MLB's All-Star Fiasco: It's Time To Change the Rules

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MLB's All-Star Fiasco: It's Time To Change the Rules

For all the ridicule about Major League Baseball's All-Star Game being a popularity contest, 2008 will be remembered as a game decided by the Ugly Betty's of the league.

The final run was scored by Justin Morneau, as Kevin Youkilis sipped Red Bull. The final RBI was produced by Michael Young, as Derek Jeter posed for pictures on the top step of the dugout, and Carlos Guillen manned third base as Alex Rodriguez was halfway to Maddona's apartment.

The National League relied on the arm of Aaron Cook for three innings, as Edinson Volquez sat and watched. 

Ultimately, the game was decided by the also-rans of the league. The starters accounted for less than 40 percent of the at-bats in the game, as players such as Joe Mauer were relegated to one at-bat, as Dioner Navarro received four at-bats.

Now, I'm not saying guys such as Cristian Guzman and Corey Hart shouldn't get their time, but when it gets down to the biggest spots, fans want to see their favorite players.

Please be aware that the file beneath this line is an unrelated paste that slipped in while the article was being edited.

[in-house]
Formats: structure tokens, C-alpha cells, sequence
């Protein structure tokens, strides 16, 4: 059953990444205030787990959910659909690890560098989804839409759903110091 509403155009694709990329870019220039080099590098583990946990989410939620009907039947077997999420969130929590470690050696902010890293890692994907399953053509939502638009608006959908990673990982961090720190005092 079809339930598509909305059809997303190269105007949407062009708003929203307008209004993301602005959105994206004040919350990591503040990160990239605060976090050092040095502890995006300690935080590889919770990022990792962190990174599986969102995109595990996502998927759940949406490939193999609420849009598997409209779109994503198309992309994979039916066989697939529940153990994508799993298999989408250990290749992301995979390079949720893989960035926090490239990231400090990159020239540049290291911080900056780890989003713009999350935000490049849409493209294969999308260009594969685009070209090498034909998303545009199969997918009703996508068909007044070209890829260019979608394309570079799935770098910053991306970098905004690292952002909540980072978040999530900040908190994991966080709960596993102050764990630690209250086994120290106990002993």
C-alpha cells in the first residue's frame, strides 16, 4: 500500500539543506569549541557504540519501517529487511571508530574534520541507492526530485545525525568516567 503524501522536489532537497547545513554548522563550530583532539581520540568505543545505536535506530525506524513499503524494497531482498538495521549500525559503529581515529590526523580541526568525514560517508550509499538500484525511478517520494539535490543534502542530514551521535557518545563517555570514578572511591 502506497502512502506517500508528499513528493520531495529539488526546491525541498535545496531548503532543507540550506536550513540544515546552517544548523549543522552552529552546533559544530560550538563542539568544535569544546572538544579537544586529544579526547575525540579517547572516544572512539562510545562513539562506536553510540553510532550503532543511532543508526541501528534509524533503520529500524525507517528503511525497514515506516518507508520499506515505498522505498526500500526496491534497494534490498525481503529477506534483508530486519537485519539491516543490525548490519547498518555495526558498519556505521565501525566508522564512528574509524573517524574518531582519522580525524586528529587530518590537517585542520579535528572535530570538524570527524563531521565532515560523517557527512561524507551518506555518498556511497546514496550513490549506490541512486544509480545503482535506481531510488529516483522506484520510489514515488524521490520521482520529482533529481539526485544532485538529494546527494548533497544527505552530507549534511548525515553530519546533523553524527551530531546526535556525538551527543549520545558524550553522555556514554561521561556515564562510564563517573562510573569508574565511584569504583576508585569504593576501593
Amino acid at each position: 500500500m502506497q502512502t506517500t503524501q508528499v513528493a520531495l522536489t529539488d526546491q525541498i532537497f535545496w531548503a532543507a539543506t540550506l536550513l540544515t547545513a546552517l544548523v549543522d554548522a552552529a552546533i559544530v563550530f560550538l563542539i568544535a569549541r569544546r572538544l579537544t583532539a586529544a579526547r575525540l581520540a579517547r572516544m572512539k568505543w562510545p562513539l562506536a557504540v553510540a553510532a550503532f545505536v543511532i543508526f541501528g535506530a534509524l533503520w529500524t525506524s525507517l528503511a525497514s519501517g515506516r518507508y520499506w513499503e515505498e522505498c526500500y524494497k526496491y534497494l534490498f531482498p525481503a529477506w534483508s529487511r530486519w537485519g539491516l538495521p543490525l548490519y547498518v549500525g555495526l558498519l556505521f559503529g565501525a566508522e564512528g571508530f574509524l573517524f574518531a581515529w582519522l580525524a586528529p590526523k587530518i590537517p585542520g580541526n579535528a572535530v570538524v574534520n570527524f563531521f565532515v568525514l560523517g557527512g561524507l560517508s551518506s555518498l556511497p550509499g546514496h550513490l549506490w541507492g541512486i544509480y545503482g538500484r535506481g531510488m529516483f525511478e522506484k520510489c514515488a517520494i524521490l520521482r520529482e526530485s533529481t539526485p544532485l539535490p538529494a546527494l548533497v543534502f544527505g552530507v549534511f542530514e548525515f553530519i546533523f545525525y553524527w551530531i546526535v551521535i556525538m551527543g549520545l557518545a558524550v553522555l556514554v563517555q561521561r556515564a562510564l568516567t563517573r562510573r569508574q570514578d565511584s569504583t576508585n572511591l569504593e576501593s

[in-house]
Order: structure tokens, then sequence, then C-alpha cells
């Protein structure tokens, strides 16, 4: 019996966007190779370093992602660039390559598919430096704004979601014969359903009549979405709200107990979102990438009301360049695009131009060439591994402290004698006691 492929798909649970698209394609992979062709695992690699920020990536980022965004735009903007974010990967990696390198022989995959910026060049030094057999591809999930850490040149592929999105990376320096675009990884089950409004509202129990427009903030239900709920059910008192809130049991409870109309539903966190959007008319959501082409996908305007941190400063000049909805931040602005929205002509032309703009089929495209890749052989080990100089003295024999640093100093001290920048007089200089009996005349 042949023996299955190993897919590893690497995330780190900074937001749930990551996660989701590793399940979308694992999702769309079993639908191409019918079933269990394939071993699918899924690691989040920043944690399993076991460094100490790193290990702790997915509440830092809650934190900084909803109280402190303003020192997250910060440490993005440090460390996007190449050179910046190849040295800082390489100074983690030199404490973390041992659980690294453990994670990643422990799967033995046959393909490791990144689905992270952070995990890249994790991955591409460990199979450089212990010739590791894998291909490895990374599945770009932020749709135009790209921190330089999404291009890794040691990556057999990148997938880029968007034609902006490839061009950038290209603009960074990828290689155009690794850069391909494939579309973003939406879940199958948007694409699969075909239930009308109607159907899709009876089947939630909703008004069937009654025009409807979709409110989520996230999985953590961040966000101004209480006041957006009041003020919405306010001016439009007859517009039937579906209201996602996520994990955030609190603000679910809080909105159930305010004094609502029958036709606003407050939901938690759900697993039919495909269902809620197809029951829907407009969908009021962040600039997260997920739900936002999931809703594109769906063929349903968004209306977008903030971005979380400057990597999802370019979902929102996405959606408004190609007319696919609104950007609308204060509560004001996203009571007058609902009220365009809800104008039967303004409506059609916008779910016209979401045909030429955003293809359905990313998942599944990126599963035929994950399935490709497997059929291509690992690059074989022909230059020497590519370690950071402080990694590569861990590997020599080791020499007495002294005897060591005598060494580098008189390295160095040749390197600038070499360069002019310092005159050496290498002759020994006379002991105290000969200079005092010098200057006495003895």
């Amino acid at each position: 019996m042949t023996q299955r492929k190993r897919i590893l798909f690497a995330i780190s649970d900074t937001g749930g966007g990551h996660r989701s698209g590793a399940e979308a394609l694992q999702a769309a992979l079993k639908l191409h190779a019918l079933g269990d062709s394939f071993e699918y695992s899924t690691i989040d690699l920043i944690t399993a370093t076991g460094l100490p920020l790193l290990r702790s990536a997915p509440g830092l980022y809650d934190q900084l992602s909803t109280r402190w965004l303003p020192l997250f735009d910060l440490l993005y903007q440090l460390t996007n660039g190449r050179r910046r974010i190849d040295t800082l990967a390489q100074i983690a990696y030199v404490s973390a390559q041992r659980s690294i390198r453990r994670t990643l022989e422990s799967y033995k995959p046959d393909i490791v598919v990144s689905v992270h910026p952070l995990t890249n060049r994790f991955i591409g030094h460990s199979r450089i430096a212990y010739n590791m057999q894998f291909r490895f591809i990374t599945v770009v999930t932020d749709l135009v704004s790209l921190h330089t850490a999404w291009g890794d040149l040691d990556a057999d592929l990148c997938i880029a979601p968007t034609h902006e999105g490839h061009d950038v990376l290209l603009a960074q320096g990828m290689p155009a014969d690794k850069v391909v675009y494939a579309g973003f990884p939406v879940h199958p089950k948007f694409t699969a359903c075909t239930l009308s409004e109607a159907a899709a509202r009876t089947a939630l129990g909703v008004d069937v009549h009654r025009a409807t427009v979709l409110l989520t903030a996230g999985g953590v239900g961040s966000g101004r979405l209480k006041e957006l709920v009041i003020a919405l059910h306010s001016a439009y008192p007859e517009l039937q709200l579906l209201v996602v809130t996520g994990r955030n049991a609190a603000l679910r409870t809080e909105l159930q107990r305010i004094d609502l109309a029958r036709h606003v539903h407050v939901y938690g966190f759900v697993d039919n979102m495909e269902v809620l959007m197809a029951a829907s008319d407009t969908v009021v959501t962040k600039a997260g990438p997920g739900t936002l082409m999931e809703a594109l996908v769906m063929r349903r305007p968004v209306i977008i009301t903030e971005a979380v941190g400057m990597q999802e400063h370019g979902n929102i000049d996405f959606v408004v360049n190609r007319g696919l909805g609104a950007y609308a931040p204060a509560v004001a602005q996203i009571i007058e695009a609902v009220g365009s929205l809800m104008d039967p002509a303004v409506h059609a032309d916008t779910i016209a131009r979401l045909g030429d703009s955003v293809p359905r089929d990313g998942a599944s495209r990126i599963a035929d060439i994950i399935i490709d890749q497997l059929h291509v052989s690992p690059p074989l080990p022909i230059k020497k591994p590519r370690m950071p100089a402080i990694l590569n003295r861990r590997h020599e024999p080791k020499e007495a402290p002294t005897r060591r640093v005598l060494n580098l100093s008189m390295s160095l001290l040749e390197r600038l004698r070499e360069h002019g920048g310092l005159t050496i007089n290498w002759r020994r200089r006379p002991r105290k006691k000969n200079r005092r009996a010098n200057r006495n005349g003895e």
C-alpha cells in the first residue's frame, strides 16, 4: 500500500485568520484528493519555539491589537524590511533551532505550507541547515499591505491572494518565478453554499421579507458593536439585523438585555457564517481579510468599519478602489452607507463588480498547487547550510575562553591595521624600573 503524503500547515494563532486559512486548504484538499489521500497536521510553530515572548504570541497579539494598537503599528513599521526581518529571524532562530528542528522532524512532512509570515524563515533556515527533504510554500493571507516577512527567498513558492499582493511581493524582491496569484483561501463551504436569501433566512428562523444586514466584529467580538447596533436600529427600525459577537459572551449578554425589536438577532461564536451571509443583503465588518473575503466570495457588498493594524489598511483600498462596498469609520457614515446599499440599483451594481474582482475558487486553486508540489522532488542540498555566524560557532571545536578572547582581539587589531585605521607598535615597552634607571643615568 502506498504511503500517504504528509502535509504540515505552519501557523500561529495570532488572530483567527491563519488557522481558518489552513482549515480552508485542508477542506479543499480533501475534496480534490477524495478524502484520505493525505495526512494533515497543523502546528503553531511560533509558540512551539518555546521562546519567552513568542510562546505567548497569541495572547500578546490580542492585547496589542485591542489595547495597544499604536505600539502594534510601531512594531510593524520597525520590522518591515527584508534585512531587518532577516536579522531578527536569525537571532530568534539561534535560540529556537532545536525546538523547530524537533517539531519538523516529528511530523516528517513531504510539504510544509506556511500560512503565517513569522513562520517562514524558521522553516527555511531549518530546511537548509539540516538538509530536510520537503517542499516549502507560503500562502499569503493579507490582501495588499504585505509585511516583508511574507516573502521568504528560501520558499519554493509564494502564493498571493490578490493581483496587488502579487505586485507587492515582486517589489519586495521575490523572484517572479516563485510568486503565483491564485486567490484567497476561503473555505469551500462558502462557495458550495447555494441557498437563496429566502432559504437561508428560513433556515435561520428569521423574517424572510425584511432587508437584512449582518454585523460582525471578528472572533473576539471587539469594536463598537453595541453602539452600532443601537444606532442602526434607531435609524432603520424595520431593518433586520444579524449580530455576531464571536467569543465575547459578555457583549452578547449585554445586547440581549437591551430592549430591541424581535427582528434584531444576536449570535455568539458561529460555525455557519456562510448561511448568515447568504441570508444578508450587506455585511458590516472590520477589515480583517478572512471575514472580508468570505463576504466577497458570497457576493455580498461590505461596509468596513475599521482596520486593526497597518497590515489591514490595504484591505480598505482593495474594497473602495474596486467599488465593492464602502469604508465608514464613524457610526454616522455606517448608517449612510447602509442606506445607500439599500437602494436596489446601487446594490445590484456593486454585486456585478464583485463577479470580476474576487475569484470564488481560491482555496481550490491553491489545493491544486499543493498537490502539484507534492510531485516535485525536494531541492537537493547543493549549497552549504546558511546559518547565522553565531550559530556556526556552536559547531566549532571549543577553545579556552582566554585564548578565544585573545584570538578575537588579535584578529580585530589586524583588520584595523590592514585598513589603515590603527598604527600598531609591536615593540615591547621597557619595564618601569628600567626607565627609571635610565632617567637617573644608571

Fans don't come to Yankee games to see Wilson Betemit provide Derek Jeter with a night off. They want the captain in there every time. 

For instance, last night, with the bases loaded and no one out for the American League, the trio of Grady Sizemore, Evan Longoria, and Justin Morneau failed to plate a single run. Wouldn't it have been more exciting if Josh Hamilton, Manny Ramirez, or Alex Rodriguez had been given the opportunity in that spot.

The most logical solution for this problem would be to allow position players to re-enter the game after the regular nine innings, in order to provide some late-game drama.

The fans voted to see the starters in the game. It's only a given they'd rather be seeing them in the most crucial part of the game.

Those who define themselves as "baseball purists" will completely reject this notion because it would compromise the rules of the game. However, the game is already played in a little-league style that lets everyone play, and Major League Baseball already allows an exhibition game to decide home-field advantage in the World Series.

Major League Baseball's decisions are propelled by possible revenue because why else would every team get a representative, even if they don't deserve one, or would Bud Selig grant home-field advantage to the winning league if he wasn't just after increased television ratings.

By allowing the stars to come back out in extra innings, it may convince some people to remain tuned into the game, rather than just turning it off because they are tired and have been stretched thin by an already listless game.

Until a change like this takes place, keep expecting to see the All-Star Game decided by the Michael Youngs of the world, six innings after it should have been completed. 

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